But I don’t think people are falling for these smears anymore. They are almost automatic. But the point needs to be made again and again that criticism of Israeli human rights violations is not antisemitic, just as criticism of Saudi violations is not Islamophobic, criticism of Myanmar violations is not anti-Buddhist, criticism of Indian violations is not anti-Hindu. If any of those are true, then there is no international human rights framework. And if only the case of Israel is true, well, that’s a racist proposition that only Palestinians can’t have their human rights defended in this globe. So, I don’t think anyone listens too much to those kinds of smears anymore. And luckily, people are speaking up louder, not lowering their voices, to demand human rights in the Occupied Territories.

AMY GOODMAN: So, what do you go off to do, Craig Mokhiber? I mean, you have been at the United Nations for decades. Talk about your plans now. Today is your first day that you’re not working at the U.N.

CRAIG MOKHIBER: Well, I intend to remain involved in the cause of international human rights, in which I’ve been involved since 1980, in fact. There’s no question about that. I will do it under my own name, unconstrained by diplomatic protocol and the constraints of the U.N. I will continue to support my colleagues. I don’t want to leave the impression that I’m criticizing the whole U.N. You know, U.N. humanitarian workers, U.N. human rights workers, the UNRWA colleagues in Gaza, dozens of whom have lost their life just in the last couple of weeks under Israeli bombs, are doing absolutely heroic work all around the world. But I want to try to influence the political side of the house to take up a more realistic and principled approach to this particular conflict, one based in international human rights, one based in international humanitarian law, and one based in achievable goals, if not in the immediate term, of a paradigm based upon equality, an end to apartheid, and, as I said, equal rights for Christians, Muslims and Jews.

AMY GOODMAN: I wanted to get your final response to the protesters just yesterday in Washington, D.C., in the Senate, repeatedly disrupting Secretary of State Antony Blinken while he was testifying before the Senate on President Biden’s request for $106 billion for Ukraine, Israel and militarizing the U.S.-Mexico border. A group of protesters with members of Muslims for Just Futures and Detention Watch Network, sitting behind Blinken, held up their hands covered in fake blood. He was also interrupted by members of CodePink, including the former State Department official Ann Wright, who resigned over the Iraq War. This is what she said.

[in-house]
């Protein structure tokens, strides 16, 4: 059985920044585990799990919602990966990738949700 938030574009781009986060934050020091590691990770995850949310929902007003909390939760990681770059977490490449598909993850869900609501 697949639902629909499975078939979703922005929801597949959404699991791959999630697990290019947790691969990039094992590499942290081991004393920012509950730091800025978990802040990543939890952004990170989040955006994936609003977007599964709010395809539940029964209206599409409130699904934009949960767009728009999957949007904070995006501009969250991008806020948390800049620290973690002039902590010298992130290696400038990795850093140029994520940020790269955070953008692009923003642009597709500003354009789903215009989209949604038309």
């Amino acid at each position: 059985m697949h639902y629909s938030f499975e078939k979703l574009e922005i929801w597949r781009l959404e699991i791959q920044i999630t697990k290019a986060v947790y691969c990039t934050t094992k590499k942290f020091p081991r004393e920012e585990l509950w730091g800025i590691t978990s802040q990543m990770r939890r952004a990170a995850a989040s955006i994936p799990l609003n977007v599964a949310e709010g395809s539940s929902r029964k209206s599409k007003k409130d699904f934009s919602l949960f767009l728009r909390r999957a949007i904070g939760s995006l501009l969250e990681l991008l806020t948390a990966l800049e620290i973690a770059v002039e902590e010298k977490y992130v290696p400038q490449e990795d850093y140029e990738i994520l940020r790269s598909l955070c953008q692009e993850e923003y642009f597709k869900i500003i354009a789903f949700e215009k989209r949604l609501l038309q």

ANN WRIGHT: Three thousand five hundred kids dead. Come on. I’m an Army colonel. I’m a former diplomat. I resigned on that War in Iraq that you talked about. That was a terrible thing. And what you’re doing right now in supporting Israel’s genocide of Gaza is a terrible thing, too. Stop the war! Ceasefire now!

AMY GOODMAN: She was holding a sign as she was taken out by security, “Ceasefire in Gaza.” Craig Mokhiber, your final comments?

CRAIG MOKHIBER: This is where I find the most hope, Amy. I have lost confidence in official institutions of government after all these years in the international human rights movement. I am losing hope in international — important parts of international institutions. Where there is hope, it is in civil society. It is in those ordinary people, here in the United States and elsewhere, who are willing to stand up and demand respect for human life and for human rights. And these kinds of protests in the halls of Congress, before the State Department, in front of the White House, in Grand Central Station, in the streets, everywhere, particularly with this climate that is trying to —

AMY GOODMAN: Three seconds.

CRAIG MOKHIBER: — suppress critique of these current policies, it’s only going to come from civil society —

AMY GOODMAN: Craig Mokhiber — 

CRAIG MOKHIBER: — that these will be shaken loose.

AMY GOODMAN: — we thank you so much, international human rights lawyer.

Isaiah's THE WORLD TODAY JUST NUTS "Gross, Daddy, I Know Where Her Hand's Been" went up yesterday.  The following sites updated: